And if you don’t, you have to spend your whole life trying to cover it, I think.

Bill:
In John Grisham’s new novel, A Painted House ...

Linda:
Uh huh.

Bill:
... which is also set in the deep South in the ’50s—Arkansas—there is a passage where a guest corrects the grammar of one of the children, and he says, I just can’t believe how backward you people are. I believe you ran into the same thing once. A faculty member said to you something along the lines of, I didn’t know intelligent people talked like that.

Linda:
Oh, I ... You know, only a few of those things made the book, but it happens. It happens with some regularity when people meet me for the first time, and they have read something I have published in a periodical, where you just do everything you possibly can to couch the thoughts you are trying to talk about in language nobody can understand. And so people will read that, and then they meet me, and they are not quite ready for this. The incident you are talking about is when I gave a paper in Boston in 1972, and then that evening a group of us went out to dinner. This one professor from a university said, “I don’t think I have ever heard an intelligent person talk the way you do.”

Bill:
[laughs]

Linda:
You know, here I thought my subject-verb agreement was dead on. [laughs] The inflection, really; some people have a tough time getting over it.

Bill:
Where do you think Creeker will end up, let’s say in 20 or 30 or 50 years, on the bookshelf of Kentucky books?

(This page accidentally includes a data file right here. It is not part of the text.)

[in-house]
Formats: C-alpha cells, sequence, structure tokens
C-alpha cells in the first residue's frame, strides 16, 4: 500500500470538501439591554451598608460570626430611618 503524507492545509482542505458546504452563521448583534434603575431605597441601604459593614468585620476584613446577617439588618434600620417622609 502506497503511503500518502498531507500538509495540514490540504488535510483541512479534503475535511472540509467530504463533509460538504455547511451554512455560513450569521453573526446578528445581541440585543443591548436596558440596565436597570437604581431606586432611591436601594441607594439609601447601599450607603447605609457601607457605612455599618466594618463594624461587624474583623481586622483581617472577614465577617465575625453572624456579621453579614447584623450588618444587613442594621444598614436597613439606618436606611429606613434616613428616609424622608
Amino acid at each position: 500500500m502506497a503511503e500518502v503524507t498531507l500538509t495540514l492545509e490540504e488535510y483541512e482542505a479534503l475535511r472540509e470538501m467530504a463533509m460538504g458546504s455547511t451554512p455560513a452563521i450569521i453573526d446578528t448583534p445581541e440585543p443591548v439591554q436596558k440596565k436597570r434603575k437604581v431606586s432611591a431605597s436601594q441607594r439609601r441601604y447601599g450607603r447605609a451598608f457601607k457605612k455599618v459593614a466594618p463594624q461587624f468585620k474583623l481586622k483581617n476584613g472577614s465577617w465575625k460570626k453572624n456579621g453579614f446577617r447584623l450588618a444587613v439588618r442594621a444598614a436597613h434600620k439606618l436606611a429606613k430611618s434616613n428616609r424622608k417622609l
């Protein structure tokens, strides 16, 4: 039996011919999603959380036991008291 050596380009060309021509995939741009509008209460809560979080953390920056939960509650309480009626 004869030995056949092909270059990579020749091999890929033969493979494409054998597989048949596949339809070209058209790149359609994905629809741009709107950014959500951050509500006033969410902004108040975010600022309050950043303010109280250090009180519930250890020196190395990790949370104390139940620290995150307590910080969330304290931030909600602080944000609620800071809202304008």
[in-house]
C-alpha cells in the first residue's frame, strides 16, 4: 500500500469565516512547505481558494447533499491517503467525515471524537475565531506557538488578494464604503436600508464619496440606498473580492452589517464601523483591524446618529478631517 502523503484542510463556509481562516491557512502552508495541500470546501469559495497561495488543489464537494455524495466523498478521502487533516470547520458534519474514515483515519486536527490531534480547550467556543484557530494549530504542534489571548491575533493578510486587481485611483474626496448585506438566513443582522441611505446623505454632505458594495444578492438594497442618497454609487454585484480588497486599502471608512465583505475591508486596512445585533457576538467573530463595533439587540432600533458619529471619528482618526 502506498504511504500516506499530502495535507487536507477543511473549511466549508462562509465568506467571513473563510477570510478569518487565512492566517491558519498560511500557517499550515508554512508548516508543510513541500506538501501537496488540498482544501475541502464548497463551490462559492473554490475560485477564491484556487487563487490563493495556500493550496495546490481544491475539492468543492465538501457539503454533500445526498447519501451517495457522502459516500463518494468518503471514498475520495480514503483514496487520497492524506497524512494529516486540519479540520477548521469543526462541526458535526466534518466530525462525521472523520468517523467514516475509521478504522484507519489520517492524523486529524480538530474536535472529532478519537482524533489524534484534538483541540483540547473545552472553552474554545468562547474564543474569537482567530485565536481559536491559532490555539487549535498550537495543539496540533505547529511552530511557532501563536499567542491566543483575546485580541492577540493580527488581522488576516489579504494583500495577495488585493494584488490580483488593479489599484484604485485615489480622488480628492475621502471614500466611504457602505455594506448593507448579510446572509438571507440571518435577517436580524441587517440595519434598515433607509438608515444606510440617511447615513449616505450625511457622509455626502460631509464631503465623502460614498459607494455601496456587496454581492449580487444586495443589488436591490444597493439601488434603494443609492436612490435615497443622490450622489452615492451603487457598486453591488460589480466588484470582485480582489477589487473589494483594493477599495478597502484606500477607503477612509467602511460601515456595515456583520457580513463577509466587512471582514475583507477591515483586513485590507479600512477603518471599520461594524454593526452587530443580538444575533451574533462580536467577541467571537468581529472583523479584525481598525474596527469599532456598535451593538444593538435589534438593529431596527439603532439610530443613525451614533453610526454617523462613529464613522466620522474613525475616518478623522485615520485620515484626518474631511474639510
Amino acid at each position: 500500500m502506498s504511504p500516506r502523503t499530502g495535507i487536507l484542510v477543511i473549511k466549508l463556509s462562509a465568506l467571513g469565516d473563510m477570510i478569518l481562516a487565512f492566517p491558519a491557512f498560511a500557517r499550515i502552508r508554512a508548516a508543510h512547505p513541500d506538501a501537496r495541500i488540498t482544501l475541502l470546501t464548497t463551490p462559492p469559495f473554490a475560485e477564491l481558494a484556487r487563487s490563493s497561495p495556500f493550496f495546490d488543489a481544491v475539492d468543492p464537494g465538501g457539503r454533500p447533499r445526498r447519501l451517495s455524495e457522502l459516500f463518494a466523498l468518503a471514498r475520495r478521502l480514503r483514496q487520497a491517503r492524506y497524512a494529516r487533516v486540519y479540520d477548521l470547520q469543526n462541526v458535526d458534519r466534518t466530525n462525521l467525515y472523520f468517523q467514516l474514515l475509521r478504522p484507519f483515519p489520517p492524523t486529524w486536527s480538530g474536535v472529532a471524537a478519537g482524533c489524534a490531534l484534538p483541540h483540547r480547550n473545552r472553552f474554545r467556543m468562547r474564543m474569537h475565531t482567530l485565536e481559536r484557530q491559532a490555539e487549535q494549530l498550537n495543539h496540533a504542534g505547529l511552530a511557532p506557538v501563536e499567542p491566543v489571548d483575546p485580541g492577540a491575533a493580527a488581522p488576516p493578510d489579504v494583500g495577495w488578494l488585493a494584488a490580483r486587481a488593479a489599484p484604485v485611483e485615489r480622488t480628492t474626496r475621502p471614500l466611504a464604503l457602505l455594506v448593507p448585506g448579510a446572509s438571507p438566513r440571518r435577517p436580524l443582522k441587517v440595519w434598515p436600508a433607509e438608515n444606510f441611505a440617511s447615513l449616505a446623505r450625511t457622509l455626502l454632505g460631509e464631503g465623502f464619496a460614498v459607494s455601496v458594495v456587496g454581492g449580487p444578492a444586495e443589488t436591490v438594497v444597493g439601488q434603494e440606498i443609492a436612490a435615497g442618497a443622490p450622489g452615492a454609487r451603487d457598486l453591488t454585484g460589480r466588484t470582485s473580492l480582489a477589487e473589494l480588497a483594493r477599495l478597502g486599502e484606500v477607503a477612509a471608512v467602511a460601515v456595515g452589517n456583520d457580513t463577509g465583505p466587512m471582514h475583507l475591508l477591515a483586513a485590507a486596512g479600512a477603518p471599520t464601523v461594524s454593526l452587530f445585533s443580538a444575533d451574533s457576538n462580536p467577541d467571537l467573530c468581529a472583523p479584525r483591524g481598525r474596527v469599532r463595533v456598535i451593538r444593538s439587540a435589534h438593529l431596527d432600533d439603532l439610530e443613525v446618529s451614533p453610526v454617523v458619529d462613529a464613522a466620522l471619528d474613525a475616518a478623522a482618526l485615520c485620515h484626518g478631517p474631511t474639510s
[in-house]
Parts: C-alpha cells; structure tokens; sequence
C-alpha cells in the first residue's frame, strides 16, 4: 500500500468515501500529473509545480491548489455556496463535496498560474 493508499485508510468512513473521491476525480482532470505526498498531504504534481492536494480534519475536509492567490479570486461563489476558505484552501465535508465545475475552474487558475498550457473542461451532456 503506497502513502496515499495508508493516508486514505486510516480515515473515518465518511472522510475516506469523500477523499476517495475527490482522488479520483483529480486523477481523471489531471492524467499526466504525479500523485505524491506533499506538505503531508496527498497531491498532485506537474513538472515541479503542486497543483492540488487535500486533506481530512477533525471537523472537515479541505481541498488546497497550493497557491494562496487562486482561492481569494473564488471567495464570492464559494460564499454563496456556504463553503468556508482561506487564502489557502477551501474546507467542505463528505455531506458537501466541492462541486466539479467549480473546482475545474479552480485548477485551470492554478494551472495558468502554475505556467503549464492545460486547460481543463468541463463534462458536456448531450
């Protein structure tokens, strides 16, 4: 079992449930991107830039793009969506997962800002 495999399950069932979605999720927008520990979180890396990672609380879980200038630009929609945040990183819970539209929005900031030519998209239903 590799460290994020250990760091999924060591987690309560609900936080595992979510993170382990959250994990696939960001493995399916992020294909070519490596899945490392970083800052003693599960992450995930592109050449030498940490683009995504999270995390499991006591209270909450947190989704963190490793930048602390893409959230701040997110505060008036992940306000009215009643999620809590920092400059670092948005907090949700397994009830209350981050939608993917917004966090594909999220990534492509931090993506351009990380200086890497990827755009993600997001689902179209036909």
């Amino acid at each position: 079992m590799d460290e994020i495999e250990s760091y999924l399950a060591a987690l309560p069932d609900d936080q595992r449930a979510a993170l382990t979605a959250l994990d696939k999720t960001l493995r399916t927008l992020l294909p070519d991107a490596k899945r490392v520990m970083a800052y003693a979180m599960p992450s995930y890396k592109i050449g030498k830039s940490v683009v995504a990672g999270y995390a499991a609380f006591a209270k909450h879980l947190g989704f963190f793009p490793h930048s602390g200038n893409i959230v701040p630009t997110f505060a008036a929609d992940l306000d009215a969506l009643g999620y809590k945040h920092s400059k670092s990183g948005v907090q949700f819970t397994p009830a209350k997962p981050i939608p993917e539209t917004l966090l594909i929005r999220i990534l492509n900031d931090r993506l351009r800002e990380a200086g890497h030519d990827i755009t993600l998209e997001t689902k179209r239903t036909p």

Linda:
Oh my goodness. I would love to think that it would be on the bookshelf of Kentucky books. I think it’s a piece of history, but again, you know, everything is told from your own perspective. I would like it to be required reading for rural kids and partly rural kids from Eastern Kentucky or Appalachia, but also rural kids from coal camps. And kids who are out in counties where people very often teach you to be ashamed of the way you have spent the first X number of years of your life. You know it. And I’d like people who are from those areas to read it and see that, hey, look you know the only person who ever limits where you go and what you do is when you put a cap on trying because you are afraid. If you try, you wouldn’t do very well. I think we lose so much talent and so many bright kids because they kind of self-select. Somebody teaches them they are dumb. And we are not. We are not. Just because we sound a certain way doesn’t mean that we have any trouble learning stuff. And so you know, in terms of the bookshelf, I’d like people in high school, certainly, to read it.

Bill:
Well, you have accomplished so much in your life in the academic area. You are teaching now in Billings; you have gone to Harvard, which is certainly something to be proud of, and now, this book, your first book, is being compared to Jesse Stuart and mentioned in the same breath with Bobbie Ann Mason. I know that has to puff you up quite a bit.

Linda:
Well, can you say “intimidated”? [laughs]

I happened to think about something when you said the business about Harvard. When I was accepted to Harvard, one of the things that I sent back said, yes, I would be there, and so I needed to find a place to live, and so I called one of the offices up there. I called around trying to find how a person would find a place to live. And this one woman was giving me some addresses and this, that, and the other, and she gave me this address and she said, “That’s 175 Harvard, H-a-r-v-a-r-d.”

Bill:
[laughs]

Linda:
Now you know, somehow I think if my husband had been on the phone, she wouldn’t have done that. So it’s the kind of thing that, again, you go there and they have to deal with putting together the way you sound with what you are able to do. And I think that’s really important.

Bill:
Well, we thank you for joining us and sharing some moments, and we hope to talk with you again.

Linda:
Well, thanks a lot.